Drex had the GPS and knew the way to Mike’s. TE had been there a few years back and thought he probably remembered the way, so we took off fast, hoping to catch Drex, who was probably riding fast, hoping to catch us. Aaaarrrgh.

We rode hard for about an hour and a half, on one of the rockiest, gnarliest roads I’ve ever known, until we realized we had no idea where we were and still had not found Drex. About this time, I was really wishing we had radios or some kind of communication.

Not knowing how to get to Mike’s, TE and I turned around and hauled it back to Rancho Coyote, hoping all the time that we’d find Drex when we got there. By the time we got there, it was about 7pm and dusk was settling in. Unfortunately, Drex was not there.

We had a convoluted conversation with the ranch owner’s adult son, who surely knew his way around that mountain better than anyone on the planet. We tried to describe to him where we had gone searching for Drex, but it was very tough describing twisting dirt roads, multiple unmarked intersections, and the occasional hand-written sign.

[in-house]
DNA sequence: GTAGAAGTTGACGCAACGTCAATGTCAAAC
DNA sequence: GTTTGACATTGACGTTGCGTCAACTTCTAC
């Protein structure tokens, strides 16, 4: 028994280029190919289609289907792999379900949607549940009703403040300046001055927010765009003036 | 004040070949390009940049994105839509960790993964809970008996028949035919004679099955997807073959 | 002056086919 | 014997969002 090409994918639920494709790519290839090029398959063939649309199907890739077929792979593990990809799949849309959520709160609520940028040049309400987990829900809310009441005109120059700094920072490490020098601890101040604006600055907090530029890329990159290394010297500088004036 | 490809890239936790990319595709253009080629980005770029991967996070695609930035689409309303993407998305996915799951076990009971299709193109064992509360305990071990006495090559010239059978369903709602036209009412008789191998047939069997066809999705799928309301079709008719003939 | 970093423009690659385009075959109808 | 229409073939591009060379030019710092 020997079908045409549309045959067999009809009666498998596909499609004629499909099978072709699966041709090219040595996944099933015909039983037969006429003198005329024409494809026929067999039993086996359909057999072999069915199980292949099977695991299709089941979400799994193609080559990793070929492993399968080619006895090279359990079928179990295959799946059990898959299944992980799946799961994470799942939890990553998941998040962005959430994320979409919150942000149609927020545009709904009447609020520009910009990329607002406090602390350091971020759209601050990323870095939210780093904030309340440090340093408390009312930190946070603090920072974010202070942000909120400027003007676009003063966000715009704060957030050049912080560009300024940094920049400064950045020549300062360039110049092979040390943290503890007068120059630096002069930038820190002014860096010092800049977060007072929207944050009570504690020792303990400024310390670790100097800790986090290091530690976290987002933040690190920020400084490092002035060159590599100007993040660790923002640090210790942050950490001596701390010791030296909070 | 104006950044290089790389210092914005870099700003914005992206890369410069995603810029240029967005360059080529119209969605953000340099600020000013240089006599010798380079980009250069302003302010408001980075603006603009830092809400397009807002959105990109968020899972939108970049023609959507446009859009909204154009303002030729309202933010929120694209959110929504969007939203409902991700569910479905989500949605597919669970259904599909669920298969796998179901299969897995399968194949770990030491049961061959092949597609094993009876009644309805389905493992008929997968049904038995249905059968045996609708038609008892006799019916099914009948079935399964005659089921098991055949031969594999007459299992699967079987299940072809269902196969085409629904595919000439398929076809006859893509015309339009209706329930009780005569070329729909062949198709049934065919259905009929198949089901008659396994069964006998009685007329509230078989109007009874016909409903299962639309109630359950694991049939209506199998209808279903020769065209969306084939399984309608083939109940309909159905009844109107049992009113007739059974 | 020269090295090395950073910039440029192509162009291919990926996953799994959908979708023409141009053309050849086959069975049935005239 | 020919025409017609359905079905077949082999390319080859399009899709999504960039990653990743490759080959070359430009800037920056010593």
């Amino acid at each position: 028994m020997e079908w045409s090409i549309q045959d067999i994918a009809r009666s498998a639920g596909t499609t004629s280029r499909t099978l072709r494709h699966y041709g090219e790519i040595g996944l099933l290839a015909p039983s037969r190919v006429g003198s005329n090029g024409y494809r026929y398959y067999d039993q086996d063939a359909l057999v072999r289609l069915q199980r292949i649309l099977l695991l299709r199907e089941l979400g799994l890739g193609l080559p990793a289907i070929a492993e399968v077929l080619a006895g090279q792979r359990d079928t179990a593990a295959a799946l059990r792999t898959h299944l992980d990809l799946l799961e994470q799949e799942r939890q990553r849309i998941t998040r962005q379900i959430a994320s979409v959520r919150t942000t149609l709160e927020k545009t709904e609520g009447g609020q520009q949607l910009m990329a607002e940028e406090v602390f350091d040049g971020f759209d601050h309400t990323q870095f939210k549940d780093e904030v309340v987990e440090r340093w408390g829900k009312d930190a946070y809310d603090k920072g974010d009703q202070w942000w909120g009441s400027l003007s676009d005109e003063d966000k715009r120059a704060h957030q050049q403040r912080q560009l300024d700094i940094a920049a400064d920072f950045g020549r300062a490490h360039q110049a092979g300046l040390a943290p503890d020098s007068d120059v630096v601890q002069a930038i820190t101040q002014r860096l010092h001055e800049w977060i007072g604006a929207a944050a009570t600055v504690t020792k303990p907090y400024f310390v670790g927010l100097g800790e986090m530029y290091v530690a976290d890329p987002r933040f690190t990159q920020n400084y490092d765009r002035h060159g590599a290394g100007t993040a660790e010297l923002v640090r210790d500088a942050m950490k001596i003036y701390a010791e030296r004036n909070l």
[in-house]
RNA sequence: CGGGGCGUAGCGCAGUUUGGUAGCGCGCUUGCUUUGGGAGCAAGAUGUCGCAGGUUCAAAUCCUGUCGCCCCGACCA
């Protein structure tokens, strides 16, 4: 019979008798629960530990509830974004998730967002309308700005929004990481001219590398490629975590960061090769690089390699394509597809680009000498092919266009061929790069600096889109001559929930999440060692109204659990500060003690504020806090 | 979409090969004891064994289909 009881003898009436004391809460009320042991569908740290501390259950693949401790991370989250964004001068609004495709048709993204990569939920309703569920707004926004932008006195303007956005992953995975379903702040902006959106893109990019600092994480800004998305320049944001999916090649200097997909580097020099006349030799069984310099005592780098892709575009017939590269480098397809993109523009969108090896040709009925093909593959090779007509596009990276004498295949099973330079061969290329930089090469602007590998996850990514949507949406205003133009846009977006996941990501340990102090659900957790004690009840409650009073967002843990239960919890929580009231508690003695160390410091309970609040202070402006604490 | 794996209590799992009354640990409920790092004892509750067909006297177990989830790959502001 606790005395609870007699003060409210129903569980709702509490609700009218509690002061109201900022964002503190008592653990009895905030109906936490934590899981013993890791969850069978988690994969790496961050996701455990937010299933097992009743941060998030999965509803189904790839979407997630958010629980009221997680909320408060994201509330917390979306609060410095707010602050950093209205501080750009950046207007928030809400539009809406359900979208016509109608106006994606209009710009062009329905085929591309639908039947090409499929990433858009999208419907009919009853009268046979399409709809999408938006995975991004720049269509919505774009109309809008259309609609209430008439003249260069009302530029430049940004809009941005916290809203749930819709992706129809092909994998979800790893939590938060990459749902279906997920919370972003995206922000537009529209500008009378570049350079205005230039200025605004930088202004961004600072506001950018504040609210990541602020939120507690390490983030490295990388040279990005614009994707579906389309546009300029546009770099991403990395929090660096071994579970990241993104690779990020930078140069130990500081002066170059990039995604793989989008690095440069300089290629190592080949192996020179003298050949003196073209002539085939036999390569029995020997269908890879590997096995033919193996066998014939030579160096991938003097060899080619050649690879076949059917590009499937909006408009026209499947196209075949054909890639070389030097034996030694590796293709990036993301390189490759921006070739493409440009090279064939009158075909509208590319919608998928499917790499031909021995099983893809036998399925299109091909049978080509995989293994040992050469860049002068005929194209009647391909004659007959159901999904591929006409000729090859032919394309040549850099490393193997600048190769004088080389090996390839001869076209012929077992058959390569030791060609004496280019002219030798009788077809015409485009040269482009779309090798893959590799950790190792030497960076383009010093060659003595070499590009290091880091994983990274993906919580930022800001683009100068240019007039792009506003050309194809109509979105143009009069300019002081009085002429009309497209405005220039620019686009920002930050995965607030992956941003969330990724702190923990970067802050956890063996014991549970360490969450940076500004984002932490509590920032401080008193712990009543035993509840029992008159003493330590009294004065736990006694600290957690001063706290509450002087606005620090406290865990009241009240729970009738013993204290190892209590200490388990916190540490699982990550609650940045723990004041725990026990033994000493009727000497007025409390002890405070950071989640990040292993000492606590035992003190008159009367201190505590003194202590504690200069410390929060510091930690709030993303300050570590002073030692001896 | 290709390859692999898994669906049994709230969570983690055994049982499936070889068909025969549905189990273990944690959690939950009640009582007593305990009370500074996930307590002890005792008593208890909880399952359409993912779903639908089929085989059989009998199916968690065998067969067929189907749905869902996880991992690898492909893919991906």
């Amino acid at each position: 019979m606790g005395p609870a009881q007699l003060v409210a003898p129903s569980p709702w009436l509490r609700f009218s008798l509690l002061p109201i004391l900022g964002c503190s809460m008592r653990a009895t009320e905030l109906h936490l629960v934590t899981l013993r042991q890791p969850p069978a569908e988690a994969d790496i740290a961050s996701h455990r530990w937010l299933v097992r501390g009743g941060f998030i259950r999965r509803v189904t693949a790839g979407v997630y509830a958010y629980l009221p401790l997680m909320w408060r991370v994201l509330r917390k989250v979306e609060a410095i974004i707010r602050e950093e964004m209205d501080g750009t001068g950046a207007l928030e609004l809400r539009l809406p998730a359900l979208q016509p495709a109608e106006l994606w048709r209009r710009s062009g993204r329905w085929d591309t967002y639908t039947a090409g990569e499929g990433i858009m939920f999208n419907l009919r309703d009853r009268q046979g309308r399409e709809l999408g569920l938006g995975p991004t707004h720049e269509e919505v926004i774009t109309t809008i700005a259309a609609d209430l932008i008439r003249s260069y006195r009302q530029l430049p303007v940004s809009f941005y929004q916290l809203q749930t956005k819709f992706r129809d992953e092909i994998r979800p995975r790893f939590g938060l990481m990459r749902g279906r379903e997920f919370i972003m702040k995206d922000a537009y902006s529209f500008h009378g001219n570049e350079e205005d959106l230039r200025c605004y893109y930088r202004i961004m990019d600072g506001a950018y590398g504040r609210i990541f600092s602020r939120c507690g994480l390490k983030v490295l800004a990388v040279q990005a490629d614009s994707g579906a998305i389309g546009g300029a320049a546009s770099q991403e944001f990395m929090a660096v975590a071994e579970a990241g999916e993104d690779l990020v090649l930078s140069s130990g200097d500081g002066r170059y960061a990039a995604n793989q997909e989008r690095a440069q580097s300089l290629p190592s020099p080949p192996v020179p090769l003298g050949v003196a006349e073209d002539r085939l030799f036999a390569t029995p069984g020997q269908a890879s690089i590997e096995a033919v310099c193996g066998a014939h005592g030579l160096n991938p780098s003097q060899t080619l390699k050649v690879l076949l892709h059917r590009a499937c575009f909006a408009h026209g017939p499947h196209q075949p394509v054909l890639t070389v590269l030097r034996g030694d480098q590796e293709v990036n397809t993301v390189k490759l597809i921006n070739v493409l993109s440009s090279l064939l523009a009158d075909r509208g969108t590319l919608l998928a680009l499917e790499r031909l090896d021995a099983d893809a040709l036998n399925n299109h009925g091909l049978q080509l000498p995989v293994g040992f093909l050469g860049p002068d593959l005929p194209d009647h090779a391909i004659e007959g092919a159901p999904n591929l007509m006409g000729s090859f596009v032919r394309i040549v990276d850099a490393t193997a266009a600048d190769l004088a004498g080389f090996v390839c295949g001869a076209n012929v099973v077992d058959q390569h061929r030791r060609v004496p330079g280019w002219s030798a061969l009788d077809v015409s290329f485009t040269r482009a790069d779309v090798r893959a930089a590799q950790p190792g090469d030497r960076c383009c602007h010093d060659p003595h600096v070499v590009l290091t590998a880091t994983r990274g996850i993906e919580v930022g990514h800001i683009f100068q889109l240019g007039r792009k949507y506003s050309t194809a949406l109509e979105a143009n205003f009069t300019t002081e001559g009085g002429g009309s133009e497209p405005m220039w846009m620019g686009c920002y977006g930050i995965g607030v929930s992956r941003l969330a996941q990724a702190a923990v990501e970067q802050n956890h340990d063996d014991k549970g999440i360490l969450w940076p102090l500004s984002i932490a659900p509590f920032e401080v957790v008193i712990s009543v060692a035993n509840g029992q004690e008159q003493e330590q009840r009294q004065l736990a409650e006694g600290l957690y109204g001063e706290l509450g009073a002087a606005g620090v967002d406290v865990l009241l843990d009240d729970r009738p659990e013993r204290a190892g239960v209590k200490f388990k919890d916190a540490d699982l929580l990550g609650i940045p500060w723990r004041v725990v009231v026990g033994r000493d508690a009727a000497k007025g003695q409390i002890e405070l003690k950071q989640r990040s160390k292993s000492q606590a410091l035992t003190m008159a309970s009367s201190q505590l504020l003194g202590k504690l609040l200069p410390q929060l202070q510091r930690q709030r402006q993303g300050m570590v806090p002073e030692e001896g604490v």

After a while, we realized we had taken a wrong turn and actually headed away from Mike’s.

The question was, where was Drex? It seemed odd that he hadn’t returned to Rancho Coyote. Had he gone on to Mike’s? There was no way of knowing, since there’s no telephone or cell phone communications in those mountains. Amazingly, Rancho Coyote had wifi and I could connect my smartphone to it, but there was no way of communicating with Drex. No one knew if Mike’s Skyranch had wifi or not.

I started to fear the worst. I could imagine Drex thinking he was behind us and racing to catch up, then dumping it on some turn and landing in some gulch all broken up where we’d never find him.

We decided that Drex was either at Mike’s safe and sound, but unable to let us know, or he was crashed somewhere on the mountain. It was now about 7:30. We were hours from Ensenada. We didn’t know where Drex was or even if he was OK. I had a plane to catch back in Orange County the next day at 2pm, but this was the least of my concerns. (I imagined the phone call, “Hi, um, I’m gonna be a few days late getting back to work. I’m in the mountains of Baja Mexico and I’ve lost my brother. I need to find him.”)